By Sarah Rainsford
Eastern Europe correspondent, Andriivka
To Ukrainians it was clear from the very start of Russia’s invasion that this was no “special operation” to liberate the Donbas region, as Vladimir Putin had declared. It was all-out war.
But in Russia it’s a crime to call it that.
Dozens of people have already been prosecuted under the “fake news” law, as it’s known. They face up to 15 years behind bars for challenging the official line on Russia’s invasion or criticising the military.
It’s a dramatic increase in censorship in Russia, where Vladimir Putin has spent his two decades in power removing opponents, stifling free speech and silencing the independent media: a dismantling of democracy that is having devastating consequences here in Ukraine.
Vladimir Kara-Murza tried to warn of the danger.
In a speech in the US in March, the Russian opposition activist lambasted Western leaders for seeking constant “resets” in relations with Mr Putin, allowing their countries to act as havens for tainted money and looking the other way even as Russia became ever less free.
“The whole world now sees what the Putin regime is doing to Ukraine,” Mr Kara-Murza told the Arizona House of Representatives, a fortnight into the war. “The bombing of maternity wards and hospitals and schools. The war crimes. These are war crimes.”
But in Russia uttering such words is also a crime now.
A month after his speech, Mr Kara-Murza was picked up by police in Moscow and later charged with “spreading false information” about Russia’s military. He’s still in custody. The law he is accused of breaking was passed in March, soon after the invasion.
Those returning to salvage what they can from the wreckage of Andriivka have more, powerful testimony.
When Russia invaded Ukraine, many families fled Kyiv for nearby villages like this, thinking they would be safer away from the capital. Instead they spent weeks cowering in cold cellars as occupying soldiers drove tanks into their yards and dug trenches in their vegetable plots.
After the Russians withdrew, in April, the village elder says the bodies of 13 residents were found here.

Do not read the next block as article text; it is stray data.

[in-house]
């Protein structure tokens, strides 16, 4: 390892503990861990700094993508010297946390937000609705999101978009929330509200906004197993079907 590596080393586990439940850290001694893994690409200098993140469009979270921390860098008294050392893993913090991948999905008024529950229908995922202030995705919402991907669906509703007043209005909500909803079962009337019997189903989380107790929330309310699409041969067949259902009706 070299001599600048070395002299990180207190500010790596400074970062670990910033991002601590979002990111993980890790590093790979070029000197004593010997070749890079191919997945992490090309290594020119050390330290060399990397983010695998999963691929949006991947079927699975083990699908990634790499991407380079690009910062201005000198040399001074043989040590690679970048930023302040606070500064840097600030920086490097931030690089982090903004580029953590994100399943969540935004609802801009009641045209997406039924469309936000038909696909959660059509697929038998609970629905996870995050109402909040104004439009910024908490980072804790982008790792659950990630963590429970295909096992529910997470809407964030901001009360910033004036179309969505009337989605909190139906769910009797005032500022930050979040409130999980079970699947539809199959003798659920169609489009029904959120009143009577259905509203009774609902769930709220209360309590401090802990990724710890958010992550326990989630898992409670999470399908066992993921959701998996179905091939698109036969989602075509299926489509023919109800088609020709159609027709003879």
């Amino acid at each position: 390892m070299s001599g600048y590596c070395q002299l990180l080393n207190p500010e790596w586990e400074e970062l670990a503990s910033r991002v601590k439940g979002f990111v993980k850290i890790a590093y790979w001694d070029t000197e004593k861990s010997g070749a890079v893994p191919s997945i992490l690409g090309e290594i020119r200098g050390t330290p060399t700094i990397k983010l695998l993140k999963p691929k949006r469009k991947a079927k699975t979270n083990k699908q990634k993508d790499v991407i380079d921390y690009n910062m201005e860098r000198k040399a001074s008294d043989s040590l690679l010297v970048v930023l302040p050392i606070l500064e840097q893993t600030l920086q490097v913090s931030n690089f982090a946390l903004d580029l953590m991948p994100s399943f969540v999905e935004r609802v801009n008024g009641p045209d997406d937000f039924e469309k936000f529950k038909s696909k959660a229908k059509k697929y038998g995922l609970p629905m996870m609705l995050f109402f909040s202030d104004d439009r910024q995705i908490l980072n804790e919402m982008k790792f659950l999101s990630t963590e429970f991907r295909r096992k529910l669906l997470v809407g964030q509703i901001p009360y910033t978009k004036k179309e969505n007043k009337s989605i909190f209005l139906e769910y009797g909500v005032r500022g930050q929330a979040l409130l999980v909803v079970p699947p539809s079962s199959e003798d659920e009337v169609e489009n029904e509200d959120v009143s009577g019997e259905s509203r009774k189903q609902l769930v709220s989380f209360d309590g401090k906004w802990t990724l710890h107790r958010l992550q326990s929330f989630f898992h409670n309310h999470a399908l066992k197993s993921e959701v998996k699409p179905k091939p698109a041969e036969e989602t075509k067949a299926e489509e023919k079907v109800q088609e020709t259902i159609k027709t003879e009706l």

“They had their hands tied behind their backs and had been shot in the head,” says Anatoliy Kibukevych. He then names every one of the victims.
The main road – the route taken by Russian tanks ordered to seize Kyiv – is lined with the rubble of homes: heaps of singed bricks with metal bedframes or pots and pans oddly marooned in the middle of them. Painted pleas that read “Children!” or “People!” on garden gates have been pierced by shrapnel.
“Truth is the regime’s main enemy,” says Evgenia Kara-Murza, Vladimir’s wife, from Washington DC, where she lives for safety reasons. “That’s why I believe this regime is using this law to crush all dissent in Russia and to scare people into silence,”
“I’m sure Vladimir realised the risks were high. They have never been low for him,” she says, with a reminder that her activist husband was poisoned twice in the past and nearly died.
But he kept returning to Russia and speaking out.
“He believes there comes a moment where you can’t be afraid anymore and need to show to other people that they shouldn’t be either.”
When the war in Ukraine started, Lilia Yapparova felt compelled to cover it.
“I couldn’t sleep, because people started to die… and I needed to be there,” she told me in Kyiv, where for a while she was the only Russian reporter on the ground in Ukrainian-controlled areas.